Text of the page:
Knowing the location of employees also can help you enhance safety and efficiency—particularly in the manufacturing industry, such as in assembly plants. Just be sure not to take it too far and only use geolocation tracking when absolutely necessary. After all, playing Big Brother to your employees doesn’t exactly lend itself to a positive work culture.

    Decreased Waste

    In addition to locating equipment investments, there are a few other ways IoT will help executives cut down on waste. From leaky pipes to overactive HVAC systems, many offices waste resources without ever knowing. Over time, these little concerns can add up and cost your company big. IoT is hoping to help companies better use resources without expecting employees to change their routine.

    For example, a smart thermostat system can track which zones of the office are using the most energy and at what times during the day. This will help you make necessary changes to reduce usage without affecting experience.

    Reduced Risk

    Is a critical piece of equipment nearing the end of its life? Is your data center rising to dangerously high temperatures? Having data on your technology assets can help you prepare for changes and stop problems before they become major catastrophes.

    Workplace TechnologyWhen you know a piece of hardware is reaching the average age in which the same types of hardware cease to work reliably, you can replace it before it affects business continuity. Similarly, if you receive a report that the cooling system in your data center is malfunctioning, you can ensure the problem is resolved before it impacts your network.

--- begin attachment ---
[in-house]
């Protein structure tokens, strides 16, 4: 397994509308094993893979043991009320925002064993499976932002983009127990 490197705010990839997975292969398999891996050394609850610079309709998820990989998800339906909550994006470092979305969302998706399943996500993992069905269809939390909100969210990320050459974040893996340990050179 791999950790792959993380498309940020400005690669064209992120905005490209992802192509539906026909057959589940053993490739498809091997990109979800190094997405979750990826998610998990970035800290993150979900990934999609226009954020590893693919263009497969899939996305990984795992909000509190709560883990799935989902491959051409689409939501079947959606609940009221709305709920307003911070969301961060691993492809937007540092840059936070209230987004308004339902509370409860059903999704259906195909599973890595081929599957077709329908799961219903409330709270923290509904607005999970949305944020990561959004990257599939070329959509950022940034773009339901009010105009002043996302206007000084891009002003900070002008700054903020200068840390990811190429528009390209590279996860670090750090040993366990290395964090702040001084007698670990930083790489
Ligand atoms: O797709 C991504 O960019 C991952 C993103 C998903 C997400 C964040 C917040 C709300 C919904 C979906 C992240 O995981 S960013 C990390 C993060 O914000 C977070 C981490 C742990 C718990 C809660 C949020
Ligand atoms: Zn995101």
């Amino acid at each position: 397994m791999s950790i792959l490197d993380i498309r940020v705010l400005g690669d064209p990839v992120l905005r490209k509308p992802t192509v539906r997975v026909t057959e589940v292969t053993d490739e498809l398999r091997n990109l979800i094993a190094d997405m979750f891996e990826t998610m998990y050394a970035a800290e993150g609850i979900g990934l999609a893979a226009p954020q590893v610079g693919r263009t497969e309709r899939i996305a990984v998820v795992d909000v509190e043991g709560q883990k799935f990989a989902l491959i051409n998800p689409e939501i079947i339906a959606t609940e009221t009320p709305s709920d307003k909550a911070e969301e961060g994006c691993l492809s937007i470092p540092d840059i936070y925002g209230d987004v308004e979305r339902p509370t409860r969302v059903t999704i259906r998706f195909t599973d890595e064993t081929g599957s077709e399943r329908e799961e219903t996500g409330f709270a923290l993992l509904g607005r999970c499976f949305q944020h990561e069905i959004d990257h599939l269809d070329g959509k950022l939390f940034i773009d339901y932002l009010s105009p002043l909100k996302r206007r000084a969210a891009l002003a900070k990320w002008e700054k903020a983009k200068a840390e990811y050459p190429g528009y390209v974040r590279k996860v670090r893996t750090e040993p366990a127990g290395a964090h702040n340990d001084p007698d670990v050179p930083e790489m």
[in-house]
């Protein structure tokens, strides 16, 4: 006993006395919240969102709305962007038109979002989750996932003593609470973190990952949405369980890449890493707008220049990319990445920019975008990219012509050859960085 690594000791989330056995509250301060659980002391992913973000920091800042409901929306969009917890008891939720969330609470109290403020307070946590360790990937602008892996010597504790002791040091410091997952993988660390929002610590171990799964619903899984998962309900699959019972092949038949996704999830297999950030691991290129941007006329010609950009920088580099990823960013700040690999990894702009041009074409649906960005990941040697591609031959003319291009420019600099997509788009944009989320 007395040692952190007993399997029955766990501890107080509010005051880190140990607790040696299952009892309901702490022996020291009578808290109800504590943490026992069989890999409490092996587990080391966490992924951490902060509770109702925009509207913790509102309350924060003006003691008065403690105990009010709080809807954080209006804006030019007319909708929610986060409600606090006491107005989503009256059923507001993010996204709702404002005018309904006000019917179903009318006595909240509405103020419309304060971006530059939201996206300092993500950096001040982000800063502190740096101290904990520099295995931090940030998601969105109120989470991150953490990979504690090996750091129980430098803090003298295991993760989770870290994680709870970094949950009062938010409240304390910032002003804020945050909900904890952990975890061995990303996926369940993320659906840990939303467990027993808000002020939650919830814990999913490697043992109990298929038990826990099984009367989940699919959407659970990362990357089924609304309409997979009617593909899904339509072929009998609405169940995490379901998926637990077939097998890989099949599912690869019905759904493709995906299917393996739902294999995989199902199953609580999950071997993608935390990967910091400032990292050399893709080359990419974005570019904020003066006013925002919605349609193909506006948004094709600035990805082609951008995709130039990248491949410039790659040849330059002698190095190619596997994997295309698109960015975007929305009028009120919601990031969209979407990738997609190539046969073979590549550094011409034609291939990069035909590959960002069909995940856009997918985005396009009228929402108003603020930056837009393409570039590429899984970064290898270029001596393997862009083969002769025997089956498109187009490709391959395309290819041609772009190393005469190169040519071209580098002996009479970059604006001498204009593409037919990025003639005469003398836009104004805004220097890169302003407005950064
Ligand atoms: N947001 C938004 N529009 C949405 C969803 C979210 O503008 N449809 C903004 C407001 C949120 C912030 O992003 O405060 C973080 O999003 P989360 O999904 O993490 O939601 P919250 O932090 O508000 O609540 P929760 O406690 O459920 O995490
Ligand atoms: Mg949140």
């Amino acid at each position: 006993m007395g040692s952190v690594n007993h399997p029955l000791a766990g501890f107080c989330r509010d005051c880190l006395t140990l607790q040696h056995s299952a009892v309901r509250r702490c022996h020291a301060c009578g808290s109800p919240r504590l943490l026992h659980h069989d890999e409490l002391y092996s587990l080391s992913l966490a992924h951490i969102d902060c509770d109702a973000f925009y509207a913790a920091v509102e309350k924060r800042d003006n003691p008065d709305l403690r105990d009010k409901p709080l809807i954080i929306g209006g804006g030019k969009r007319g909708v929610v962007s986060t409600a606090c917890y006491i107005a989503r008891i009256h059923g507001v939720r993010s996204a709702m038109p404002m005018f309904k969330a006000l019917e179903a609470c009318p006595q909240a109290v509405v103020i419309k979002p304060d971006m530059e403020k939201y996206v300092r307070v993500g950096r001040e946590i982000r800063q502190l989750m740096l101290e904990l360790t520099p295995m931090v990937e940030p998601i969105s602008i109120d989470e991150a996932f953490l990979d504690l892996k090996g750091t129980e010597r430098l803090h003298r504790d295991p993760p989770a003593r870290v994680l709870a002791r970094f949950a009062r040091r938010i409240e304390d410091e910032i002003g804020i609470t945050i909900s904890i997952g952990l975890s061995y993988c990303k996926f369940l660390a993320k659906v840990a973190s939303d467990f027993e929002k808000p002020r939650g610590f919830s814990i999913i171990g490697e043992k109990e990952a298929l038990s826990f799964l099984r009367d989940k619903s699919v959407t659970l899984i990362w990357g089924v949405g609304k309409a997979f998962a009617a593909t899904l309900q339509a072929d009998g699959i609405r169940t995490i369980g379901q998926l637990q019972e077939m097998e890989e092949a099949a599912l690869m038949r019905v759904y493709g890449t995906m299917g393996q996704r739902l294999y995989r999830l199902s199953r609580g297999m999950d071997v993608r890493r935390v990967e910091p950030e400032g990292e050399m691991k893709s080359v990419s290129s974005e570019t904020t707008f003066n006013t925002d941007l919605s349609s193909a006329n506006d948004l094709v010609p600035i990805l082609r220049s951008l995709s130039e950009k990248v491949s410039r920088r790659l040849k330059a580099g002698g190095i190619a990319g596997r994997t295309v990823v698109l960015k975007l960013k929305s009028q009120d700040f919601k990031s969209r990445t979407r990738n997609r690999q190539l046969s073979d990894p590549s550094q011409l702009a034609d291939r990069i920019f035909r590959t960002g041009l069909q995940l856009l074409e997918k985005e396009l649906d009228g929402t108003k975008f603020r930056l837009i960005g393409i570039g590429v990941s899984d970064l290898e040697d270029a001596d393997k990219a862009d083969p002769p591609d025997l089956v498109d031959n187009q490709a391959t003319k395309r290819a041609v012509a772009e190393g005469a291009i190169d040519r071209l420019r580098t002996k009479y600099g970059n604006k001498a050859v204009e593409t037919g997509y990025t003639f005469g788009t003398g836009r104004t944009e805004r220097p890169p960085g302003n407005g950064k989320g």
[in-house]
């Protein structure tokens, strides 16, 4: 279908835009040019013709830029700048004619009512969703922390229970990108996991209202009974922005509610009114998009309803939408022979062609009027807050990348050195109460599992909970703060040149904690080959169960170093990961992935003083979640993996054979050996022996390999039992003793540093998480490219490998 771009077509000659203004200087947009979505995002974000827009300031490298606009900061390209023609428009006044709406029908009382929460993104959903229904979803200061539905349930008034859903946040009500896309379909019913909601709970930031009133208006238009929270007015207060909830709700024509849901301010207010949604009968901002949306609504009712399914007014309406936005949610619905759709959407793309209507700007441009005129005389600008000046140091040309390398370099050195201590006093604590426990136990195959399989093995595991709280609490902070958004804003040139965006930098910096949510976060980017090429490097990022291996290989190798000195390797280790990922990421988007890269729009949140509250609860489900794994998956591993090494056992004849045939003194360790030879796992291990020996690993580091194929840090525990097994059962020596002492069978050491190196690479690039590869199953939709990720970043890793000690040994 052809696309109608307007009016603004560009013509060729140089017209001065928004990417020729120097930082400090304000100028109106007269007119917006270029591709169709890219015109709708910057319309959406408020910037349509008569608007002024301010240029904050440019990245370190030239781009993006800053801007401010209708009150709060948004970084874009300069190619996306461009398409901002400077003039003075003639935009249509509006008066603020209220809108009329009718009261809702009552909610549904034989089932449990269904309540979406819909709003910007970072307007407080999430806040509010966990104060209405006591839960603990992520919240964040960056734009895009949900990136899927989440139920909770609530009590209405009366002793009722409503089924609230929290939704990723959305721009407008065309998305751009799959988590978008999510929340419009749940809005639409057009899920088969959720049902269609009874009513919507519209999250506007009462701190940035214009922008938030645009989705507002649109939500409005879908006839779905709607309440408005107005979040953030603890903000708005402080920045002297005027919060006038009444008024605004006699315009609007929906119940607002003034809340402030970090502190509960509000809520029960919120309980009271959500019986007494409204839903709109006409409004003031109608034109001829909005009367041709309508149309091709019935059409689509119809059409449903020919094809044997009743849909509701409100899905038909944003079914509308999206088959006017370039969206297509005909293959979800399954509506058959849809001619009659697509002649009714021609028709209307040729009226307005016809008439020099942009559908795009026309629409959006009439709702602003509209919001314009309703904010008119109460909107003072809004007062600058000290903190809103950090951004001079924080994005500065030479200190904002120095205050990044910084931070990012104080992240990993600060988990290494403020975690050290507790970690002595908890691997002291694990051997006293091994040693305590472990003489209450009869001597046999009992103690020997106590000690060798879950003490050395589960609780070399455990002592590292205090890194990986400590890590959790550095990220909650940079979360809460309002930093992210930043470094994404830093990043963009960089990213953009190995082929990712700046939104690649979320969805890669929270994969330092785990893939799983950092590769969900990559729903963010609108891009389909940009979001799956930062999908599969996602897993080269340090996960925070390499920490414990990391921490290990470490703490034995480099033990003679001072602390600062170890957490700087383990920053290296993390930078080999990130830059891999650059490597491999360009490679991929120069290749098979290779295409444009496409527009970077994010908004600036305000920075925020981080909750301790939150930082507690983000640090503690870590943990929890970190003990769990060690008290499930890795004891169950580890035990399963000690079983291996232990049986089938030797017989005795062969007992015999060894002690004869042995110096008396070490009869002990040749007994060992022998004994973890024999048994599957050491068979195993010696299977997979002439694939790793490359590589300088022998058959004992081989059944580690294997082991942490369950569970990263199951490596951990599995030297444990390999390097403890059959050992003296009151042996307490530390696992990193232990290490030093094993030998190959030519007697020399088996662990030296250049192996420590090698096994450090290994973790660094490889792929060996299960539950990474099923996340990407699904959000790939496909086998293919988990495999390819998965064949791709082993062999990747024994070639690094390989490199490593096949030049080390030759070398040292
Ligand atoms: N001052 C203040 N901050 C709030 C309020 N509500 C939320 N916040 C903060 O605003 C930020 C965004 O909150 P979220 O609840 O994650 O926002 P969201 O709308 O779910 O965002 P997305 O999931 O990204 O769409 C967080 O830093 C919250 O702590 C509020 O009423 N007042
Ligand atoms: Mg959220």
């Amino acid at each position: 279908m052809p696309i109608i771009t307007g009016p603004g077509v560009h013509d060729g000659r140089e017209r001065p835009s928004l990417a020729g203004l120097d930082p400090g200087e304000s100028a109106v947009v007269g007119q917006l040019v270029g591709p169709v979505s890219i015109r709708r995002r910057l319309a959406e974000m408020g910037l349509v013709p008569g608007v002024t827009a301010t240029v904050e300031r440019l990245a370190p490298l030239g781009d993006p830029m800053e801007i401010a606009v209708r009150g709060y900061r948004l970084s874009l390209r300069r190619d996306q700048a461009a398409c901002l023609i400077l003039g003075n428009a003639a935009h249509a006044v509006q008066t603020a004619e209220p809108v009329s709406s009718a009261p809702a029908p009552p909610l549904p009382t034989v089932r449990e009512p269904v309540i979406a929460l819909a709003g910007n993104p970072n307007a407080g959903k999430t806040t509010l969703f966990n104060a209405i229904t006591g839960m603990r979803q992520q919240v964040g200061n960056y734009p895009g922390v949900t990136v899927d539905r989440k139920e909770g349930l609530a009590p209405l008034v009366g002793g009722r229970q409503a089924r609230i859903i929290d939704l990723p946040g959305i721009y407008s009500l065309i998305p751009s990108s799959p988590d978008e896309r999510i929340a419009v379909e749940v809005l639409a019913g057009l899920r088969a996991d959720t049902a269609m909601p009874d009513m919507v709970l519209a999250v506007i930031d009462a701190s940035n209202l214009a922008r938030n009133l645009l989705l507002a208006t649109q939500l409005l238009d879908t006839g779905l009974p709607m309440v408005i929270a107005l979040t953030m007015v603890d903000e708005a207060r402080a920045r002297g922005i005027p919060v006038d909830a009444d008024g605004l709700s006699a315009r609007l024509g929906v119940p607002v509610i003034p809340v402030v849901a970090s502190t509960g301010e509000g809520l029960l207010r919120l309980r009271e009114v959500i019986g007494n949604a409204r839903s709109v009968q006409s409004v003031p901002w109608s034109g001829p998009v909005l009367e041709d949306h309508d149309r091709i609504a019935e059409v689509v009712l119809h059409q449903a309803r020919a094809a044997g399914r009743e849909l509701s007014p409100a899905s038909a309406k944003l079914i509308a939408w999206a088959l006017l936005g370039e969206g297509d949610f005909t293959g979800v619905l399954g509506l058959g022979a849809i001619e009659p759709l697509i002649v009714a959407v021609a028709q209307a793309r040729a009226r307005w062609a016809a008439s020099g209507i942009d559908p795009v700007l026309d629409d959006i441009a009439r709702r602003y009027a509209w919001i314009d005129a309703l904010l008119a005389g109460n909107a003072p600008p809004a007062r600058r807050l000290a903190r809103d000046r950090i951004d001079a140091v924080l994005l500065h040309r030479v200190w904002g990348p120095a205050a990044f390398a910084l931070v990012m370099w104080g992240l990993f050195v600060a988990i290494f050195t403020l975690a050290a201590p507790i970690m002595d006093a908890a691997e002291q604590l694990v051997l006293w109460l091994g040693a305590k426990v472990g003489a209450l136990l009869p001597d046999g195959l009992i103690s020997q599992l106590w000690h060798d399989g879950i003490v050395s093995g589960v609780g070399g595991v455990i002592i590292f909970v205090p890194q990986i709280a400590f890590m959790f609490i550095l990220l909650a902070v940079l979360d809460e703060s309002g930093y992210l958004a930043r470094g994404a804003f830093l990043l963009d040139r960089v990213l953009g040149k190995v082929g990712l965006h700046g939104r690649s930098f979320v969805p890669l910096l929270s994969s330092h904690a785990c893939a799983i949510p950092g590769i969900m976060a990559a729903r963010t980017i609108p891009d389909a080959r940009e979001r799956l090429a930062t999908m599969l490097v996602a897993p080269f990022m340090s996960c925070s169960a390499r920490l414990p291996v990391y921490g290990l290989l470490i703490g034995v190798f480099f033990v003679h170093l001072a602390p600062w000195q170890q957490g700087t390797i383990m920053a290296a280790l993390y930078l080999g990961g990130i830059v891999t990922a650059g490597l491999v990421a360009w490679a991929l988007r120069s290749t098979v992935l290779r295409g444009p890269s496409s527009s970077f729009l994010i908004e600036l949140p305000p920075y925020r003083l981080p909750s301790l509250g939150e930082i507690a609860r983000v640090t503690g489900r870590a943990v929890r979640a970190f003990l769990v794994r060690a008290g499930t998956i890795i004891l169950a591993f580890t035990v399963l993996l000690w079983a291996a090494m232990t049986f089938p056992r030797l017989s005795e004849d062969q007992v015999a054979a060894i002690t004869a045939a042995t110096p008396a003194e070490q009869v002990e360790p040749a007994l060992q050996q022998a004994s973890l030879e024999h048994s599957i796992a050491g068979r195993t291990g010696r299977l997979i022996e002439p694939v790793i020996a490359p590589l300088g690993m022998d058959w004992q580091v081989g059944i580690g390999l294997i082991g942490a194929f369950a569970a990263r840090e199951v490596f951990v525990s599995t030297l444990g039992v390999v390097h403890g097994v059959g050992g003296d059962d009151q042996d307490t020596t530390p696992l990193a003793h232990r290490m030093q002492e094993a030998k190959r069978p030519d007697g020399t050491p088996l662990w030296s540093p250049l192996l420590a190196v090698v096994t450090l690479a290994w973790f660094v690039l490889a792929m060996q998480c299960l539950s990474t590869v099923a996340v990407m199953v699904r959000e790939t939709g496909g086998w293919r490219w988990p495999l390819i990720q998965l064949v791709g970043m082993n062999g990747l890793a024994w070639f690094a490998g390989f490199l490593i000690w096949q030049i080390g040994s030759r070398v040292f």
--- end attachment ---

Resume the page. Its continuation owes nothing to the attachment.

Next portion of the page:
Healthier Work Life

    Be honest: How many times have you spent the entire workday seated in front of your computer? If your business is like most modern offices, you and your team rarely spend more than a short lunch break away from your collection of devices. Even after business hours, many of us are still glued to our screens. While you may feel more productive, this sort of workstyle is the primary culprit behind burnout and an unhealthy work-life balance.

    Given technology is the catalyst to this problem, it seems unlikely it would also offer a solution—but it does. For example, wearable fitness trackers can monitor your activity and let you know when it’s time to step away for a break, take a refreshing walk or unplug for the day. This will help keep you productive and, more importantly, improve your health.

    The Internet of Things has grown astronomically throughout 2015, and we’re about to see another explosion of growth. The more you understand the benefits and implications of IoT, the better you can prepare your workspace for the future. Undoubtedly, becoming an early adopter will position your business for its best year yet.

    One of the most important ways businesses can leverage IoT is in facilities management. Discover the tools that can help prepare your business for the future in our free eBook, The Essential Guide to Space Management Software.

    Elizabeth Dukes

    ABOUT THE AUTHOR

    Elizabeth Dukes

    Elizabeth Dukes' pieces highlight the valuable role of the real estate and facility managers play in their organizations. Prior to iOFFICE, Elizabeth was in sales for large facility and office service outsourcing firm.